New Release Book Review: The Hidden by Mary Chamberlain

The Hidden…

About the Book:

Dora Simon is comfortable in her retirement, indulging her interests in gardening and music. Joe O’Cleary is content on the Jersey farm he helped rebuild with its owner, Geoffrey Laurent, with time to pursue his life-long hobby of birdwatching. But their worlds are shattered by the arrival of Barbara Hummel, a young German anxious to track down the identity of a mysterious woman whose photograph she found among her mother’s possessions.

Forced to resurrect long-buried secrets, and confront a past they never thought they would revisit, Dora and Joe’s lives unravel – and entwine – in shocking and surprising ways. Trapped in the Channel Islands under the German occupation in the Second World War, Dora, a Jewish refugee, conceals her identity; Joe, a Catholic priest, conceals a secret. The consequences of the lies both are forced to live are as unexpected as they are devastating.

This is a heart rending and provocative story of love and betrayal, shame and survival, casting light into the forgotten or unknown shadows of war.

My Thoughts:

Until I read The Guernsey Literary and Potato Peel Pie Society, my knowledge of the German occupation of the English Channel Islands was quite slim. The Hidden takes the reader back to that time, but on the island of Jersey, the other occupied island. The occupation of Guernsey and Jersey was a long one, five years – most of the second world war, and they were completely cut off from Britain for the duration. The Channel Islands were the only part of the British Isles to be occupied by German Armed Forces during the war. The effects of this have been lasting, for all those who were trapped on either island, and this novel takes an empathic approach to exploring this.

‘His war was not the war the British fought and won. His war was one of cruelty and loss. Guilt and betrayal. Savage as wolves that return to their prey, that it was.’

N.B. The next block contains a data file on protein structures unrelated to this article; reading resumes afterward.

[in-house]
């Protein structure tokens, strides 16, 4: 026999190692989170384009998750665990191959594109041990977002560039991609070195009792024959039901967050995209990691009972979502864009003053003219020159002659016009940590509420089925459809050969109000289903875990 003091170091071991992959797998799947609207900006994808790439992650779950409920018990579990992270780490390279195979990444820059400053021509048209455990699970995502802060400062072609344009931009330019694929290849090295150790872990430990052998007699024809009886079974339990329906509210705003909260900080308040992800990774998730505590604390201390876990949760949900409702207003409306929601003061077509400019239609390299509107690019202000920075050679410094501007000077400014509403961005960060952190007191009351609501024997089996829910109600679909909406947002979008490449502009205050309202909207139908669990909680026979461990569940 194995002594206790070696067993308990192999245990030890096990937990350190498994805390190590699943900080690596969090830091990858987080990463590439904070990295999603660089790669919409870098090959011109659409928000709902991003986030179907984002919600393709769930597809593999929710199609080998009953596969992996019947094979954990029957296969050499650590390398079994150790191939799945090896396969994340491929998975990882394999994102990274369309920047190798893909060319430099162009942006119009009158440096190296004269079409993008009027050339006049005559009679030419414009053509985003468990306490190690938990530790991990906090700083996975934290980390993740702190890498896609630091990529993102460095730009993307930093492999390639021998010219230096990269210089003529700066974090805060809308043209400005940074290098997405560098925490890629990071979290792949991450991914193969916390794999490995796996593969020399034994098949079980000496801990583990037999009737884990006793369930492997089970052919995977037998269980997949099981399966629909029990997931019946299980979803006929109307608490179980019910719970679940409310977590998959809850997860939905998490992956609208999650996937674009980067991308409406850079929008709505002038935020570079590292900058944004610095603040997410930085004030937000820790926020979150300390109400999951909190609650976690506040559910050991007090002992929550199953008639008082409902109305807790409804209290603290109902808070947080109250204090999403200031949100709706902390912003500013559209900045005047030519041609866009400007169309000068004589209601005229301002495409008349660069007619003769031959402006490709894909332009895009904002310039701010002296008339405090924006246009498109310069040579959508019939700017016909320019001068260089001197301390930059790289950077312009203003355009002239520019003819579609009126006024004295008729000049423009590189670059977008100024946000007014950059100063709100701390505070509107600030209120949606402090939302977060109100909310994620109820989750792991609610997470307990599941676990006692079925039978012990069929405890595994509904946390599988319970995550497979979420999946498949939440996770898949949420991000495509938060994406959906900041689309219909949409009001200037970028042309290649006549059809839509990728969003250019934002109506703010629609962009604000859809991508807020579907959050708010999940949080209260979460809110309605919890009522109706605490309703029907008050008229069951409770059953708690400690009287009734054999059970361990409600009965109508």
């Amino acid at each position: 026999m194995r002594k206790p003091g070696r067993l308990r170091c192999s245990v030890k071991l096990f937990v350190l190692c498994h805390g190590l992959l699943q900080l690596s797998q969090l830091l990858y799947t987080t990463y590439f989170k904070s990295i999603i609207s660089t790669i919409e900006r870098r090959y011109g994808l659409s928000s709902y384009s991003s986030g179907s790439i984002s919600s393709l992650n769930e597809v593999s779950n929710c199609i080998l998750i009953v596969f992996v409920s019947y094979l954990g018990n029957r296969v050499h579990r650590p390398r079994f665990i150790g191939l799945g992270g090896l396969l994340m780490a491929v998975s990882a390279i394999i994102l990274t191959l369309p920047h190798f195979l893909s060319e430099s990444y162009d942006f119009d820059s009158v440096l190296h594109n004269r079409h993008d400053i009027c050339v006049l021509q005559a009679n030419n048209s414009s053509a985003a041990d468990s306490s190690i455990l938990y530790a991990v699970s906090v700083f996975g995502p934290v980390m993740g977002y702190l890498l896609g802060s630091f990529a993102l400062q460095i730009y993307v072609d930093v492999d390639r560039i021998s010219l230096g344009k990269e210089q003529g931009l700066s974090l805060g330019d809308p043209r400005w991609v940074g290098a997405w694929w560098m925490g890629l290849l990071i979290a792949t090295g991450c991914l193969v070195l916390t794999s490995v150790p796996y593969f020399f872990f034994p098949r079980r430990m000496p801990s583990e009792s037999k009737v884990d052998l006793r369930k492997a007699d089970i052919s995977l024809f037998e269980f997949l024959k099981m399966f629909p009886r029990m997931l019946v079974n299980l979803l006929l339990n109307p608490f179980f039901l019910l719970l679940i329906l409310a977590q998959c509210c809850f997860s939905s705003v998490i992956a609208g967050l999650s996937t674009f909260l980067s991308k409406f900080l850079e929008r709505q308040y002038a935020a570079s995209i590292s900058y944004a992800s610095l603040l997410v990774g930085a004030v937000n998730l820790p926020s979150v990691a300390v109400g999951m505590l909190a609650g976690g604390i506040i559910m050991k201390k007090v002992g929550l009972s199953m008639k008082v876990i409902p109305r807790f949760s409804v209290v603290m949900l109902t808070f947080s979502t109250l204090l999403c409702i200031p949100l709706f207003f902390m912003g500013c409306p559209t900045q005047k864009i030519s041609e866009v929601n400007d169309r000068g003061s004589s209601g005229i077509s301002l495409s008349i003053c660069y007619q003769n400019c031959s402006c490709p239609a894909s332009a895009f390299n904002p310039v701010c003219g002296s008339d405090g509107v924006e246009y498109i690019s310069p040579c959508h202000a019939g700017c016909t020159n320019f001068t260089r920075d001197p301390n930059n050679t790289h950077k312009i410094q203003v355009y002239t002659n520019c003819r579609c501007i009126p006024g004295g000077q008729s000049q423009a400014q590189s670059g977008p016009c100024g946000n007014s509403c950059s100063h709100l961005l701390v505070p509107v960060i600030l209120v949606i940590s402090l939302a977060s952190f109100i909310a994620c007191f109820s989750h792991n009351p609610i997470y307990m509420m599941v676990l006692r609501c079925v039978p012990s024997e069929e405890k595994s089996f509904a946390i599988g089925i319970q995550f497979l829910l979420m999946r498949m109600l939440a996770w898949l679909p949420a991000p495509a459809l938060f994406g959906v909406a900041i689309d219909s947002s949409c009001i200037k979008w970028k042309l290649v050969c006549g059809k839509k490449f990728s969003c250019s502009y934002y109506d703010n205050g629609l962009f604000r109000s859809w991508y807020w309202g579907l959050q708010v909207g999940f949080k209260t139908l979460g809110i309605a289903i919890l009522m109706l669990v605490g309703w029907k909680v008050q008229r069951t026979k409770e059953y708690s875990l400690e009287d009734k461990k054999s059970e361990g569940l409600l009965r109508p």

The two main characters, Joe and Dora, are connected by a mutual friend, but the depth of this connection becomes more apparent as the novel progresses. Both Joe and Dora were imprisoned during the war, forced into places and situations they never would have found themselves in during times of peace. The beauty in this novel is in its honesty, the brutality exposed, the deprivation, the debasement; at times it’s not an easy novel to read but it’s a profoundly moving one.

‘Would she have told a sister, if she’d had one, about the war? Sworn her to secrecy? She used to think so, but not now. She was used to her burden, carried it around wherever she went . Her memories were all she had in the world. Sometimes she thought of them crammed into a Gladstone, or a carpet bag, something soft and shapeless that expanded, with secret pockets and compartments.’

The instinct for human survival never ceases to amaze me, just as the evil that rests within humans no longer surprises me. This novel is very much a study within both of these spaces: survival and evil. The Hidden portrays its history well, and while this is a fictional story, it’s tethered by historical events and the author notes detailing the sources accessed demonstrates the novel’s validity. The dual timeline worked particularly well moving between 1985 and the occupied years. In 1985, the Berlin Wall was still standing, the Iron Curtain still closed; WWII was still a present history for all. This is well demonstrated through the character of Barbara Hummell, who is shaking up the lives of Joe and Dora with her persistence in seeking information from them about their experiences in Jersey during the war. Barbara carries her own burden as a child of Germany, born during the war years, uncertain of her parentage and seeking to find her place in a world still bearing deep scars from Nazism.

‘It’s been difficult for my generation of Germans,’ she said. ‘To live in the shadow of the war, with parents refusing to admit what happened. We took on their guilt.’ ‘You can’t be blamed for the past.’ ‘No, but we are responsible for the future. We need to account for what went on, before we can forge ahead. That doesn’t start in the archive. It starts at home.’